The Finnish government’s motivation to begin regulating reindeer herding escalated after WWII in an attempt to manage the various interests of agricultural entities, infrastructure developers, and forestry groups. In the late 1940s, Finland was under pressure to pay war penalties while also taking advantage of new access to global markets. Logging forests in Finland became a top governmental priority, because it was seen as a way to pay debts and quite literally pave the way for roads and other developing infrastructure. Since reindeer need large swaths of pasture and grazing areas, and are migratory by nature, their resource needs were seen as an impediment to the country’s desire to industrialize.
Over the next several decades, reindeer husbandry developed into the system used today, regulated in Finland by the Ministry of Agriculture and Forestry (MAF). The MAF’s various divisions determine the maximum number of reindeer permitted in a given year (carrying capacity), the compensation given to an owner when an animal dies unexpectedly (for example, if killed by a predator or in a traffic accident), the subsidy rate paid per reindeer, as well as various other legislative regulations surrounding reindeer husbandry. The MAF also funds the Reindeer Herders Association, a group that consists of representatives from each of the fifty-six paliskunta who advocate for their needs pertaining to reindeer husbandry. That said, attempts by the government to develop, regulate, and codify reindeer herding along the same lines as other modern economies remain at odds with the timeworn practices, rich vocabularies, and ideologies built over generations of Sámi reindeer husbandry—a neat translation between the two does not always exist.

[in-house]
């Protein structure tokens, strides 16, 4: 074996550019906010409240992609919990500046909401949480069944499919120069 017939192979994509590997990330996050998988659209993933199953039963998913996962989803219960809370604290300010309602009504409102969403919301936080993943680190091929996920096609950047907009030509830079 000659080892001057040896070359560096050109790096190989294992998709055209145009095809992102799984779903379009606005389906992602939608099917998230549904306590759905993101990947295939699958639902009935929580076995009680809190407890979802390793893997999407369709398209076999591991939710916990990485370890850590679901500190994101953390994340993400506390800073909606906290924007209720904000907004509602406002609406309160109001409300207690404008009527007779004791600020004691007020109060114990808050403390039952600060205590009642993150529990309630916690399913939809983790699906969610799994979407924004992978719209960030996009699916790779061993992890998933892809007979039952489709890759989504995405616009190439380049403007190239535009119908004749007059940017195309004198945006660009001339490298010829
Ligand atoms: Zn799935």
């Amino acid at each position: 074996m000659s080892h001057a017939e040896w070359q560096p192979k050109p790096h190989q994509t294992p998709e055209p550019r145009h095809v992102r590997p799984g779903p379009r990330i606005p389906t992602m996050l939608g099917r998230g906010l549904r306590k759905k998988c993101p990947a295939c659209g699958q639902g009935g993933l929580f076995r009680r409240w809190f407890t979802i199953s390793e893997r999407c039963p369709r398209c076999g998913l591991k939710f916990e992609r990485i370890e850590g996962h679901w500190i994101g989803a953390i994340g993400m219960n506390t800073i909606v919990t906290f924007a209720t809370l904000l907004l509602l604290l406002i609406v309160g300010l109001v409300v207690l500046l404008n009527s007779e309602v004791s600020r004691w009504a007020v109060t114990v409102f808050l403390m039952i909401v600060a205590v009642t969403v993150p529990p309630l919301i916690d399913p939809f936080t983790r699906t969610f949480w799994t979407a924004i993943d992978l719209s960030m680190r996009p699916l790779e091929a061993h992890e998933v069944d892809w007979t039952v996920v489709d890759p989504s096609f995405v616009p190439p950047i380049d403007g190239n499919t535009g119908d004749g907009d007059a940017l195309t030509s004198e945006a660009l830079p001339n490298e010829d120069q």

As a kid, I spent the summer months camping across the United States, visiting the country’s many national and state parks. The motto that reigns supreme is “take only pictures, leave only footprints.” Visitors are encouraged to observe, to learn, to enjoy, but never to participate. The saying implies that preservation is only possible if we admire nature from a distance, and leave the details to the experts. I was intrigued by the community-oriented spirit and pride that surrounds Sámi reindeer herding, and its connection to the environment. What might the United States look like if varied ontologies were given the power to voice their expertise and experience on human relationships to animals and nature? Would vast herds of buffalo still roam freely across North America, instead of being another species added to the list of endangered animals? And what of the hundreds of Native American tribes who have lost their lands and ways of life in the face of a dominating force?
We can design salmon ladders, wildlife crossings, and artificial reefs in perpetuity, but until the framework in which we live also changes, we will be perpetuating an imbalanced organization in which nature, animals, and even peoples are considered manipulatable, rather than interconnected entities with equal stake in the well-being of our shared communities.